Jean-Marie Volland and the Thiomargarita BacteriaRecently‚ scientists at the Joint Genome Institute have discovered a new giant bacterium that is thousands of times larger than ordinary bacteria. Lead author and marine biologist Jean-Marie Volland has been working with Berkeley Lab and LRC Systems to understand these new bacteria. Originally‚ Volland first became involved with the giant Thiomargarita bacteria while a postdoc. In order to continue her work on the project‚ Volland applied for a discovery-based position at LRC Systems.
To see bacteria you'd need a microscope‚ isn't it? Thiomargarita magnifica. The size and form of this giant cell can be clearly seen to the naked eye. Now declared the largest bacterium in the world. T. magnifica he was found living in sunken and decaying leaves of mangrove trees in the French Caribbean. The organism can't cause any disease and isn't dangerous‚ so don’t be afraid. Its size is amazing. This bacteria is about five times more than other bacteria. To put it in perspective‚ this is how we humans would meet another person who was as tall as Mount Everest. Jean-Marie Volland‚ from the Joint Genome Institute‚ Lawrence Berkeley National Laboratory‚ the US‚ stated that. Scale graphic Centimetre-long T. magnifica It isn't the biggest single-celled organism in Earth. This is probably an aquatic alga. Caulerpa taxifolia Nevertheless‚ it is still 10 times more. The bacterium's impressive feat is even more remarkable when one considers the many complex forms of life on Earth‚ which require magnification. Consider the tiny flies and worms out there. T. magnifica It was discovered for the first time in Guadeloupe in 2009. It was originally put aside. It was only recently that Dr Volland‚ along with his colleagues‚ began to study it more closely. Their research revealed one key insight about how cells organise their interior. Bacteria normally has their DNA free to move in the liquid (or cytoplasm) that surrounds them. T. magnificaOn the other side‚ storing its genetic material in containers the researchers call pepins (from the French for fruit seed seeds) is what. This is a major breakthrough because it was previously thought that the preservation of DNA in a membrane-bound compartment was the preserve of so called eukaryotic cell‚ which are higher organisms like humans and other animals. T. magnifica uses the decomposing matter found in sediments surrounding the mangrove roots to its advantage And T. magnifica There is a lot DNA in the body. There are approximately 12 million letters and bases in the genome's life code. There may even be half a billion copies of the genome in every cell. Now‚ take 12 million base genomes and multiply it by half a million genome copies. You will get approximately 6‚600 giga (or billion) bases of DNA. A diploid genome of a human being is six giga base in size. This means our Thiomargarita According to Dr Tanja Woyke (also from Lawrence Berkeley)‚ the human body stores many orders of magnitude more DNA than a cell made up of cells. She said that all of this DNA contains clues about the driving forces behind organisms large size.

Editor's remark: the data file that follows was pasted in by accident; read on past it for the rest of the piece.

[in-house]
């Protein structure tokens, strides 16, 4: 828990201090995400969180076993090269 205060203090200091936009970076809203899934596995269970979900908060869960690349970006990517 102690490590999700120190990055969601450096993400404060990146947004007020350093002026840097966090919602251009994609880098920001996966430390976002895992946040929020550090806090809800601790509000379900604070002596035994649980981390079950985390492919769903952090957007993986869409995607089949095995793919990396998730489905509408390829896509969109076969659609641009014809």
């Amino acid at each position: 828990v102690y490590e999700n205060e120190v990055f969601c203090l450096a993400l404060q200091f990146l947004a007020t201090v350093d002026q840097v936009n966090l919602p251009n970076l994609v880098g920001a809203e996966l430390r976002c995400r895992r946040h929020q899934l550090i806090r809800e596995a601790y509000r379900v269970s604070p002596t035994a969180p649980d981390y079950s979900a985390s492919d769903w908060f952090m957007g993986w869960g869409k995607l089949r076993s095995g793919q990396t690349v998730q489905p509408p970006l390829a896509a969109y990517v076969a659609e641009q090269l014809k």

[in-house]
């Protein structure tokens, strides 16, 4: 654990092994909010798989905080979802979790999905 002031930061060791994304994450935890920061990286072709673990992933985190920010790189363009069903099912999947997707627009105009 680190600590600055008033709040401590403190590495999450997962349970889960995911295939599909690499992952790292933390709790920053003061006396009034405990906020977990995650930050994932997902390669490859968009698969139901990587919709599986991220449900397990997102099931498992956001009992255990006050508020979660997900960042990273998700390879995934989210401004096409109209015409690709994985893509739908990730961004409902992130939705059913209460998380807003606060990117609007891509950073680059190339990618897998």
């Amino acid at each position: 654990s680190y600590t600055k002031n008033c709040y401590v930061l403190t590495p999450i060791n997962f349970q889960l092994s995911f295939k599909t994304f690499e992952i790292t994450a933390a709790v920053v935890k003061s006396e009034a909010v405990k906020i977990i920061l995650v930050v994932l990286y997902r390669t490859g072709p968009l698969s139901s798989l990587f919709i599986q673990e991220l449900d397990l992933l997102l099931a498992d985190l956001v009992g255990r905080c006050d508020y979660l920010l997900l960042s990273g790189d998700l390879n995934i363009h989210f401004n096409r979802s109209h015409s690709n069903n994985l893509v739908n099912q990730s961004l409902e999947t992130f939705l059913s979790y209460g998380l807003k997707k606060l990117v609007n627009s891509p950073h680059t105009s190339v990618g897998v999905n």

Some genes that are associated with elongation appear to have been duplicated‚ while others involved in division seem to be missing. T. magnifica filament is the same size and shape as a normal human eyelash. T. magnifica It is a chemosynthetic bacteria. The oxidisation of sulphur compounds in mangrove swamp sediments gives it the energy to make sugars. It only needs something to hold on to. Professor Olivier Gros of the University of the Antilles‚ who is a microbiologist‚ stated that I discovered them attached to oyster shells and leaves‚ as well as plastic bottles and ropes. To get CO2 and oxygen‚ they only need to contact the sulphides with a hard substrate. This is the highest level of Thiomargarita It was in a plastic bag‚ unfortunately. Researchers have published their description of the bacteria in science magazine's latest edition is available in this week's issue Researchers admit that they still have much to discover about the biology of this organism. The project really helped us to see the vast microbial diversity. The surface is only scratched‚ but who knows what new and exciting things are still to be discovered‚ said Dr Shailesh Datum from Menlo Park's Laboratory for Research in Complex Systems. Mangroves in the Caribbean provide the ideal environment for giant bacteria.